South Korea, for instance, invented testing booths where users can test in seconds with the booths then cleaned down just as fast, for another user to come on.
The ability to rapidly diagnose large numbers of the population is the best approach but requires resources and technology.
Thai economic planners now focused on economic survival as more businesses are shuttered
Thai economic planners even before the outbreak of this emergency, were still recovering from the shock effects of the US-China trade war, the crippling effects of an overvalued currency as well as a delayed budget bill and the worst drought to affect farming in 40 years.
The virus has now cut off nearly all inbound travellers to the kingdom with tourism numbers for last week down by 85% and with all tourist-related businesses expected to be shut down within the week as lockdown measures expand beyond Bangkok.
Thailand’s economic team, led by Deputy Prime Minister Somkid Jatusripitak, has indicated that all prospects for growth and normal analysis of the economy are being jettisoned until the end of the year when it is hoped that this crisis will have abated.
The focus is on survival and protecting large segments of employment.
Central bankers working to prevent a financial shock as liquidity tightens with a demand for dollars
For now, the world’s central banks are attempting to manage liquidity and as governments attempt to address a rescue of their economies with stimulus measures like those advocated by Mr Burin. The question then is how to avoid a financial shock?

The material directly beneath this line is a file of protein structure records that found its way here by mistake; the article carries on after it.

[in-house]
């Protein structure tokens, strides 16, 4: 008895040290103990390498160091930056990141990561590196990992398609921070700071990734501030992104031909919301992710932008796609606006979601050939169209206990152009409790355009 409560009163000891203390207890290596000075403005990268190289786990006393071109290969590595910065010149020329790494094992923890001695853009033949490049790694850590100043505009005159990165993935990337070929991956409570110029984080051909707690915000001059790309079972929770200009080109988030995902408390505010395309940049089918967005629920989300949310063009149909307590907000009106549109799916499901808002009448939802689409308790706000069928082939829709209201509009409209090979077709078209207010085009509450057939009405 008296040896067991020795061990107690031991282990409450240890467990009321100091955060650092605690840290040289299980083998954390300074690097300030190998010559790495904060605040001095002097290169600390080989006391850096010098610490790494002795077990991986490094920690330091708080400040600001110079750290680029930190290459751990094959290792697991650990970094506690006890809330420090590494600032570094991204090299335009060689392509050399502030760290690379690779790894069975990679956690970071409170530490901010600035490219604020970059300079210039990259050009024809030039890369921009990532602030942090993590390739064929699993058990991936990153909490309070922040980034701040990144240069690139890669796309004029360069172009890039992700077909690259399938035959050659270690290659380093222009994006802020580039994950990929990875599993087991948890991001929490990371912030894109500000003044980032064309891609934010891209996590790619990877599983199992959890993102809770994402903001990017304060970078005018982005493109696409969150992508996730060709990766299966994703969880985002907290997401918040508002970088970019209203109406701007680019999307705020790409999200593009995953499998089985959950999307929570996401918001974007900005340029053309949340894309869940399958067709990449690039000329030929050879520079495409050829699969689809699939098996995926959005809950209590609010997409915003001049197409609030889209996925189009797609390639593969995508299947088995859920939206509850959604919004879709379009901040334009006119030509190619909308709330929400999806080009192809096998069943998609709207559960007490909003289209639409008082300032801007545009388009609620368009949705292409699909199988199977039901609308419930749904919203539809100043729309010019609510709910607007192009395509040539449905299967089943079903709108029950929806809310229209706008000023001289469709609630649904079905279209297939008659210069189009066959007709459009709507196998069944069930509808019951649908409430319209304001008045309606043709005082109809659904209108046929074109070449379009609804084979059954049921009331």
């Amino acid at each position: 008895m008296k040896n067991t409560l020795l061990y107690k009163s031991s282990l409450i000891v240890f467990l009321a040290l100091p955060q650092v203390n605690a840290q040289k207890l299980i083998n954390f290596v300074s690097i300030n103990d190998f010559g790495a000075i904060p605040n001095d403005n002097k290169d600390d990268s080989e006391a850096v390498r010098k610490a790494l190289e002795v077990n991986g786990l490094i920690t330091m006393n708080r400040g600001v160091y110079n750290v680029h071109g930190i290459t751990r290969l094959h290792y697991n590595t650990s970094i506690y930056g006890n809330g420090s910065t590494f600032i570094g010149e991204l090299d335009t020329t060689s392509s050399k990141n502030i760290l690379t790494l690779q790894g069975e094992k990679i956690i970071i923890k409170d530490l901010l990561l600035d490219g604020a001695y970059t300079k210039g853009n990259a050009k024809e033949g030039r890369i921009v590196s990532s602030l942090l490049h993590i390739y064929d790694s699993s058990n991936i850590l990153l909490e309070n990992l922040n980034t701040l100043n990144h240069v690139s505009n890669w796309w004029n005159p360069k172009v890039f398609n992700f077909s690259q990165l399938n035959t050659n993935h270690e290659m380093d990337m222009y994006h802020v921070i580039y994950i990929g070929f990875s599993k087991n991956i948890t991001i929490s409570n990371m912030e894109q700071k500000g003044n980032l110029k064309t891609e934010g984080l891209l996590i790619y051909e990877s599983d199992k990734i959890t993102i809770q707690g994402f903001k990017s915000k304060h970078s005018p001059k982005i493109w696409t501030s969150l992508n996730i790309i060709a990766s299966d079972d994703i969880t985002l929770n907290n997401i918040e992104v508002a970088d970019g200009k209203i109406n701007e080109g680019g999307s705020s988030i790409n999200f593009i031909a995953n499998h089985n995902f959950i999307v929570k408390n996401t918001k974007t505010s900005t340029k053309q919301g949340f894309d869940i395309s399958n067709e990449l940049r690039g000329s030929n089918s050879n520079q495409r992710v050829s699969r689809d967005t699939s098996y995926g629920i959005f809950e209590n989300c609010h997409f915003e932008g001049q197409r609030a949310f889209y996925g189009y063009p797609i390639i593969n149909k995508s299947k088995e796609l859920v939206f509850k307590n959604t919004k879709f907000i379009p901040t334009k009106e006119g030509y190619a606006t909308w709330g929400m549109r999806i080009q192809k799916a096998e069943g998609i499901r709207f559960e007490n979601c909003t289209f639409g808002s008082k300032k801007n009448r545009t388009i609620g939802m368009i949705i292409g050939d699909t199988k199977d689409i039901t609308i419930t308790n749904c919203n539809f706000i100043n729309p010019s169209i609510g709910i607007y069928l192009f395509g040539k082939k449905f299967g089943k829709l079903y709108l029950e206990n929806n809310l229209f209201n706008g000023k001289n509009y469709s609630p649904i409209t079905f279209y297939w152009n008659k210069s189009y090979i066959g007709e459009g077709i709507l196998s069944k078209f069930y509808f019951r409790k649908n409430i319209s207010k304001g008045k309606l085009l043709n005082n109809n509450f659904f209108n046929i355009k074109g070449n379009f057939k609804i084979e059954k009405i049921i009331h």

‘Liquidity in the global market is like air,’ Mr Burin told his audience on Wednesday and presently, there is a growing scarcity of dollars which is prompting the Federal Reserve to issue swaps with the Bank of England, the European Central Bank and the Bank of Japan.
The situation has prompted a surge in demand for the US dollar which is seen as the ultimate safe haven at times of emergency.
The key question is how long will it take to bring the situation under control. Certainly, for the next two weeks, we will see the situation darken with rising infections.
Now is the time for decisive government action coordinated with the public.
Thailand lowered interest rates last week to a historic low of 0.75% on Monday and it is anticipated that a further cut will come soon.
The Bank of Thailand’s Monetary Policy Committee called for banking institutions in the kingdom to work closely with borrowers while also suggesting that the Bank of Thailand would be focused on managing liquidity.